Overcoming Hostility


Playing the “Hostile” Card.

I wanted to do a series that embraced all 20 cards from mood-measuring Moodscope (see http://www.moodscope.com).  Today, it’s the turn of the “Hostile” card, which Moodscope defines as, “feeling unfriendly towards others.”

The root of the word is strongly associated with Latin and Middle French for “belonging to an enemy”… however it is also related to “guest” in its original meaning of “guest; enemy; stranger”.  Perhaps this root can help us.  There is a natural, even sensible fear of ‘strangers’ and that which is ‘strange’.  This fear puts us on our guard, and thus we appear and often are ‘unfriendly’.

When life is tough, we can sometimes begrudge others their apparent happiness.  They are ‘outside’ our circle of experience.  When others are joyful and we are sad, it seems so unfair.  All too easily, this can begin the slide down into the unfriendly territory of hostility.  We can snap at them, and treat them as a ‘hostile’!  Clearly, most people in peace-time are not hostiles.  Perhaps then we can turn our own hostility on hostility itself.  If “the enemy of my enemy is my friend” we could see fear or jealousy or bitterness or disappointment as the real (root) enemy, and transform our opinion of others and their good fortune.  It can even come down to something as simple as assuming the best intention behind the behaviour of others – the so called, “benefit of the doubt”.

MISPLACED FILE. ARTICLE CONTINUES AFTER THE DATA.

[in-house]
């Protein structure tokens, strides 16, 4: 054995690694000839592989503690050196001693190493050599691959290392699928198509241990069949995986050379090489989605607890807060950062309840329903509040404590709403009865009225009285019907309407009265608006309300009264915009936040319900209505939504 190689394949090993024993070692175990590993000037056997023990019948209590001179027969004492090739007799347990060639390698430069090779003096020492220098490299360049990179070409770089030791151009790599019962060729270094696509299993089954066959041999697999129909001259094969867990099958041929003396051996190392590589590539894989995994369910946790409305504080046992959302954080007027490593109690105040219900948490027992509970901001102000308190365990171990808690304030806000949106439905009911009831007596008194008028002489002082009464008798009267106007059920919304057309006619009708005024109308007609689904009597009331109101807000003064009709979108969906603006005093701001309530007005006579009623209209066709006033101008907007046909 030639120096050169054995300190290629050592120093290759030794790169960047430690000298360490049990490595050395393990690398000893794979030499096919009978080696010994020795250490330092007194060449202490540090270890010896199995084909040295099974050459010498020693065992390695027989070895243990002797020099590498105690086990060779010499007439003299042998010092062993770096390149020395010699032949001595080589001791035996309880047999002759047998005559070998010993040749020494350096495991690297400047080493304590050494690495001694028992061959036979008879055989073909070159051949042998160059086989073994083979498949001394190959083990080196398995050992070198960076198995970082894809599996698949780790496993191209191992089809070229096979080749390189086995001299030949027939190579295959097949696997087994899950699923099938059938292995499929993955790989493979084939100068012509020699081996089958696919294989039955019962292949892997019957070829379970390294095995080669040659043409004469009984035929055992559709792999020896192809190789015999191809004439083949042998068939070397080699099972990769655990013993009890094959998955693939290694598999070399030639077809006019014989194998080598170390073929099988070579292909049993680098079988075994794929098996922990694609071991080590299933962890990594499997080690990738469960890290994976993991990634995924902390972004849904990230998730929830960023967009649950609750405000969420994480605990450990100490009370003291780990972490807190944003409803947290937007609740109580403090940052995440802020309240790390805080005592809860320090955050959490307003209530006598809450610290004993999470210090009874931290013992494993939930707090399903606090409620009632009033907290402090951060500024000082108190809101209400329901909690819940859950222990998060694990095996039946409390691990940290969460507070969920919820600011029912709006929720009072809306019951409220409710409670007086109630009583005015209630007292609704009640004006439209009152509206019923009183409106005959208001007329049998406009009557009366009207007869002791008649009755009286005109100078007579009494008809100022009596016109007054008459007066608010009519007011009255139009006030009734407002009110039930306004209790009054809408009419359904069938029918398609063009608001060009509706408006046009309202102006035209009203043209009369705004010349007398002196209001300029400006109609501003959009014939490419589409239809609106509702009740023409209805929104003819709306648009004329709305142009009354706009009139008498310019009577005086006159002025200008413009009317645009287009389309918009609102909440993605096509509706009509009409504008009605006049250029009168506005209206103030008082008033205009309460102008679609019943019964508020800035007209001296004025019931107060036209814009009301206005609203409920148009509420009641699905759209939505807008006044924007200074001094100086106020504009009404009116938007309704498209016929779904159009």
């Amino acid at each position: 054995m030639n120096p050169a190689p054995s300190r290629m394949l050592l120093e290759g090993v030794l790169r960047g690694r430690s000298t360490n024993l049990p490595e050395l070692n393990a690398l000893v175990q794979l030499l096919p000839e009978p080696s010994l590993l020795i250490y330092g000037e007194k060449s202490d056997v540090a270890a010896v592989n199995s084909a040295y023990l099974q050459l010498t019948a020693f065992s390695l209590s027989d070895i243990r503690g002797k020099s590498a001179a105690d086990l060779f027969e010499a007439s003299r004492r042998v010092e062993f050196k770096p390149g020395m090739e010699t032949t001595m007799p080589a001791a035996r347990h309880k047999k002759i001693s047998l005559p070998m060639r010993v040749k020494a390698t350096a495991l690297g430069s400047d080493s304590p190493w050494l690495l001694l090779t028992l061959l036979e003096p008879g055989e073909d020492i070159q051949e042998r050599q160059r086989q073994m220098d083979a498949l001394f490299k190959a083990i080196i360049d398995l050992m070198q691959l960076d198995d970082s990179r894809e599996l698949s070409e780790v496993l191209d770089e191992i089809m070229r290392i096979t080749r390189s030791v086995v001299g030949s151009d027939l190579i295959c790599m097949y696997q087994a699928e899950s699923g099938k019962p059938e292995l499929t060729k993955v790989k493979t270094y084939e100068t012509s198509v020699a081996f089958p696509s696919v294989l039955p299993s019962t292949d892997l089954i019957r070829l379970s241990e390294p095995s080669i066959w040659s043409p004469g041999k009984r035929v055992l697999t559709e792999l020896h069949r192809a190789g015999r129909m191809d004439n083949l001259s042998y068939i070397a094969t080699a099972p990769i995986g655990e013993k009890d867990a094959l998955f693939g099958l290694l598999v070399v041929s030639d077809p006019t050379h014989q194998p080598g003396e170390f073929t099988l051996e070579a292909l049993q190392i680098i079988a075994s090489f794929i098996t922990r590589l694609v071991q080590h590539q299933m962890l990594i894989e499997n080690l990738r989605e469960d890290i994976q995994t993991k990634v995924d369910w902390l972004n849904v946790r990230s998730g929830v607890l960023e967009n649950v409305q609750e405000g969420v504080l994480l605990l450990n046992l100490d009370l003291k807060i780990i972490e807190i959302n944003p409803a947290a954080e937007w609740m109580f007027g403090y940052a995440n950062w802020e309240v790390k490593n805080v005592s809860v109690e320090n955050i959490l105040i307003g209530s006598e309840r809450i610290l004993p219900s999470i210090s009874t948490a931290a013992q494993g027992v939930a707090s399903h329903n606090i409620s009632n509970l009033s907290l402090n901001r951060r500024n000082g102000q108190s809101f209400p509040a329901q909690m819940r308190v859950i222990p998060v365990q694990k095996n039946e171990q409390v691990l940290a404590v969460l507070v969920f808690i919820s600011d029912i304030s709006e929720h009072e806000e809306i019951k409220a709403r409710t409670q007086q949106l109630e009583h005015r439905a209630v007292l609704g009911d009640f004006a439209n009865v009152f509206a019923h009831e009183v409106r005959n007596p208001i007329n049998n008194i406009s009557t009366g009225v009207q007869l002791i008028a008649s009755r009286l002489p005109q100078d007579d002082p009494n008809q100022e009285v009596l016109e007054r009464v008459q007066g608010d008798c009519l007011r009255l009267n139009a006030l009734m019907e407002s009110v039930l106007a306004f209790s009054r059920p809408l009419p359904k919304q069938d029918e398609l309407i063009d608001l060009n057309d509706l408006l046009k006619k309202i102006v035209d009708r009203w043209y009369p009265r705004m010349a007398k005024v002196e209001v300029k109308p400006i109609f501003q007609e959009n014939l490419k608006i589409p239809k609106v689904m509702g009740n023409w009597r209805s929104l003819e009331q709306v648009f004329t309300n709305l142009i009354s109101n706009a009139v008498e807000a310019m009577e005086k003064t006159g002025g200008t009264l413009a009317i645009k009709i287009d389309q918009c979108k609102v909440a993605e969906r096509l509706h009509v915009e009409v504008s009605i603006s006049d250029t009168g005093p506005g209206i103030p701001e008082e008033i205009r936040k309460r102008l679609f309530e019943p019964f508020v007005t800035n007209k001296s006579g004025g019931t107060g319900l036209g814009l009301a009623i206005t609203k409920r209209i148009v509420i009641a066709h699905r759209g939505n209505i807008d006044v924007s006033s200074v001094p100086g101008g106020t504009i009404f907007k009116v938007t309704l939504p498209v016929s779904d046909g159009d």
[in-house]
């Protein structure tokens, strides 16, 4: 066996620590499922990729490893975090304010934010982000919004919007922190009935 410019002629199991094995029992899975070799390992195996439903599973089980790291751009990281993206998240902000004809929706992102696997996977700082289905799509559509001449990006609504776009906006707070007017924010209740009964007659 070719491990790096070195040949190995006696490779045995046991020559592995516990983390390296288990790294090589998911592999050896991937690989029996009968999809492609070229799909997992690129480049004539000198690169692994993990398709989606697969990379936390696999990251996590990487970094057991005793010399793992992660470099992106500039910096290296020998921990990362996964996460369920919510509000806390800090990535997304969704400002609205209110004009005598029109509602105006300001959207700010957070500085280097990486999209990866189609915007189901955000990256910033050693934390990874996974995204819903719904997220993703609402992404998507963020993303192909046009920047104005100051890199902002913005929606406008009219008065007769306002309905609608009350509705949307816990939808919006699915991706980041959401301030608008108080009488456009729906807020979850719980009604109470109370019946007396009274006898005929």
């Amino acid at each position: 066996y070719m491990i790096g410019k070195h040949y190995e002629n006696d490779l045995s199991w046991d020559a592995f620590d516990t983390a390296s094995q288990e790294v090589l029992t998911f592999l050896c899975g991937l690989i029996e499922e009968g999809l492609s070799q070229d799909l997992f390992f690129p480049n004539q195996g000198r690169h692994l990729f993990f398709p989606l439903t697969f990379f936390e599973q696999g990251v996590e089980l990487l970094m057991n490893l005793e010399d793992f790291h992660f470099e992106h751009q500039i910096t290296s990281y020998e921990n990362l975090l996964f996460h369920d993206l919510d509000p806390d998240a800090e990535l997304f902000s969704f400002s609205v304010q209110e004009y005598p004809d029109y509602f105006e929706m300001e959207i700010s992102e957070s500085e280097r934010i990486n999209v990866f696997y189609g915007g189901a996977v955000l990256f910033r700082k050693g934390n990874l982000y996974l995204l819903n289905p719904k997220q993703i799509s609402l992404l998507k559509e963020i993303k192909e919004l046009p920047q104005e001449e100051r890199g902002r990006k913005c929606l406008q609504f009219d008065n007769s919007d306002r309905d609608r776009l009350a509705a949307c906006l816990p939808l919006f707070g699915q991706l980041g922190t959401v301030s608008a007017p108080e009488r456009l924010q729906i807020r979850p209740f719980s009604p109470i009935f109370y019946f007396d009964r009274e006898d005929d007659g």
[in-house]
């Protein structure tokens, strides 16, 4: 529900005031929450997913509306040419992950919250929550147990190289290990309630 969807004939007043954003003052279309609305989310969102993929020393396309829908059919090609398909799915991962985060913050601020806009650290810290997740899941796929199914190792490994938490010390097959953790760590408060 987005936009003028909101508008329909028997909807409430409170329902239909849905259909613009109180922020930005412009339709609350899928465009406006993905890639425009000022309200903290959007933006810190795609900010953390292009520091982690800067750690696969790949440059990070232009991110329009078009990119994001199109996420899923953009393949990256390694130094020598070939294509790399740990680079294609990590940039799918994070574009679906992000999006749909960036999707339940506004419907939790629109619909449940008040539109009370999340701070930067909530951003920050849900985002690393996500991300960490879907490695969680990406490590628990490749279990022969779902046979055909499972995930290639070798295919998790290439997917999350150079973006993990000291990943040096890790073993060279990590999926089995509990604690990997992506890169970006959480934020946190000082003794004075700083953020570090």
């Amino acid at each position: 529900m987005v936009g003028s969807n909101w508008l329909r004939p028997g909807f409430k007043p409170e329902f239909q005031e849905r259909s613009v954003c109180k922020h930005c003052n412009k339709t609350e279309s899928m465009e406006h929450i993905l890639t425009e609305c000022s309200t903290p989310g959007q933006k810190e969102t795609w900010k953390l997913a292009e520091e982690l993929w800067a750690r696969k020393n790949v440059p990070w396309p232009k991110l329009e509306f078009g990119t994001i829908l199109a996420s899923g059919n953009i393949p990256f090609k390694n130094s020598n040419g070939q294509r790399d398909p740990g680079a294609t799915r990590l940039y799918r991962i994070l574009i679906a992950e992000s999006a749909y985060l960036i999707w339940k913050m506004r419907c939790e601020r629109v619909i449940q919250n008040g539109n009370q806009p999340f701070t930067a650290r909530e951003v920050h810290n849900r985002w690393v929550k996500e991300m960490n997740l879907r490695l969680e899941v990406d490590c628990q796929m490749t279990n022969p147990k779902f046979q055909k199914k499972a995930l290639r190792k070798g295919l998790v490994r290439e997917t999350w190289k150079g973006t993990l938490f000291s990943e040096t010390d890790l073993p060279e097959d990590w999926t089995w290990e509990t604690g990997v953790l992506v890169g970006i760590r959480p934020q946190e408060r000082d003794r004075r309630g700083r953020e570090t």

With a little bit of emotional alchemy, we can usually find something fascinating or charming about others.  It is then a matter of fighting hostility on two fronts – appreciating our new ‘friends’ so that we become outwardly more friendly, and turning the strength of our own hostility on hostility itself.

In my experience, emotions often follow behaviours.  If we behave in a friendly manner towards ‘strangers’, any sense of hostility towards them diminishes, and the victory over hostility is assured.  By welcoming others to join us ‘inside’ our circle, we can often be delighted by the gifts they may well bring with them: laughter, joy, insight, kindness, and friendship.

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